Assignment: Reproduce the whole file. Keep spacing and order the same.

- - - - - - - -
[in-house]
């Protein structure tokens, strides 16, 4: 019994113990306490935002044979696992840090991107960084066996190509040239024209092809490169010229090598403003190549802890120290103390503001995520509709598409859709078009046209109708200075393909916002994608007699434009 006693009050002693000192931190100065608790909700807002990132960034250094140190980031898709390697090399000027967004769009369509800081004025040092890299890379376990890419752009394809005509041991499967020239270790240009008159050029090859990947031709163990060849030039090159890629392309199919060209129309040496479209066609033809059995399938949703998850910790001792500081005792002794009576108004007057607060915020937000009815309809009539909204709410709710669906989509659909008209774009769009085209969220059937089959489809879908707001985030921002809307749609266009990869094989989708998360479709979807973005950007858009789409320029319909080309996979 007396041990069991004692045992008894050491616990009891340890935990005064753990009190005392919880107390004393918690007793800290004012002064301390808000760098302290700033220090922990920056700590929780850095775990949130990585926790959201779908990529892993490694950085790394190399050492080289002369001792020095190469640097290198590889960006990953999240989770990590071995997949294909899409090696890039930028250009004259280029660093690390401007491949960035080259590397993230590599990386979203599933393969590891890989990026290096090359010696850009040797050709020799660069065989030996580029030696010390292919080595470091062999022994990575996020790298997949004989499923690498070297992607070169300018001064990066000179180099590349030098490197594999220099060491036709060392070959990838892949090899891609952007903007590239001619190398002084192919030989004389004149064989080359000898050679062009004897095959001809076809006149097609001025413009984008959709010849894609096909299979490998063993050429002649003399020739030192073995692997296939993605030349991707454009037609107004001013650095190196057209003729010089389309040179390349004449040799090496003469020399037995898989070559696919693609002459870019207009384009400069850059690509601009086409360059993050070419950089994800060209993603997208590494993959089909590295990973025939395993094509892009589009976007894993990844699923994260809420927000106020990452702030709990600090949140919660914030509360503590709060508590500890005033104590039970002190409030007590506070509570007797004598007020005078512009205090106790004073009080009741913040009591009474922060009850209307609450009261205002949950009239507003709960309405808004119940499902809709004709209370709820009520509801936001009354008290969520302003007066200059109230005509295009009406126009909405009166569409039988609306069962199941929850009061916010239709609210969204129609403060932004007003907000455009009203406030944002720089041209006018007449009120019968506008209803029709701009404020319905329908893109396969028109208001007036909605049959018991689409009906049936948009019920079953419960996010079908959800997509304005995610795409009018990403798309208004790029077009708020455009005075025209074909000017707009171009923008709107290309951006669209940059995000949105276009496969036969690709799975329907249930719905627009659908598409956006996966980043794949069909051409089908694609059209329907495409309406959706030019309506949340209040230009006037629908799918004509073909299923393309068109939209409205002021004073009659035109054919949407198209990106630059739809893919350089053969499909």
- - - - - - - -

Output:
[in-house]
């Protein structure tokens, strides 16, 4: 019994113990306490935002044979696992840090991107960084066996190509040239024209092809490169010229090598403003190549802890120290103390503001995520509709598409859709078009046209109708200075393909916002994608007699434009 006693009050002693000192931190100065608790909700807002990132960034250094140190980031898709390697090399000027967004769009369509800081004025040092890299890379376990890419752009394809005509041991499967020239270790240009008159050029090859990947031709163990060849030039090159890629392309199919060209129309040496479209066609033809059995399938949703998850910790001792500081005792002794009576108004007057607060915020937000009815309809009539909204709410709710669906989509659909008209774009769009085209969220059937089959489809879908707001985030921002809307749609266009990869094989989708998360479709979807973005950007858009789409320029319909080309996979 007396041990069991004692045992008894050491616990009891340890935990005064753990009190005392919880107390004393918690007793800290004012002064301390808000760098302290700033220090922990920056700590929780850095775990949130990585926790959201779908990529892993490694950085790394190399050492080289002369001792020095190469640097290198590889960006990953999240989770990590071995997949294909899409090696890039930028250009004259280029660093690390401007491949960035080259590397993230590599990386979203599933393969590891890989990026290096090359010696850009040797050709020799660069065989030996580029030696010390292919080595470091062999022994990575996020790298997949004989499923690498070297992607070169300018001064990066000179180099590349030098490197594999220099060491036709060392070959990838892949090899891609952007903007590239001619190398002084192919030989004389004149064989080359000898050679062009004897095959001809076809006149097609001025413009984008959709010849894609096909299979490998063993050429002649003399020739030192073995692997296939993605030349991707454009037609107004001013650095190196057209003729010089389309040179390349004449040799090496003469020399037995898989070559696919693609002459870019207009384009400069850059690509601009086409360059993050070419950089994800060209993603997208590494993959089909590295990973025939395993094509892009589009976007894993990844699923994260809420927000106020990452702030709990600090949140919660914030509360503590709060508590500890005033104590039970002190409030007590506070509570007797004598007020005078512009205090106790004073009080009741913040009591009474922060009850209307609450009261205002949950009239507003709960309405808004119940499902809709004709209370709820009520509801936001009354008290969520302003007066200059109230005509295009009406126009909405009166569409039988609306069962199941929850009061916010239709609210969204129609403060932004007003907000455009009203406030944002720089041209006018007449009120019968506008209803029709701009404020319905329908893109396969028109208001007036909605049959018991689409009906049936948009019920079953419960996010079908959800997509304005995610795409009018990403798309208004790029077009708020455009005075025209074909000017707009171009923008709107290309951006669209940059995000949105276009496969036969690709799975329907249930719905627009659908598409956006996966980043794949069909051409089908694609059209329907495409309406959706030019309506949340209040230009006037629908799918004509073909299923393309068109939209409205002021004073009659035109054919949407198209990106630059739809893919350089053969499909």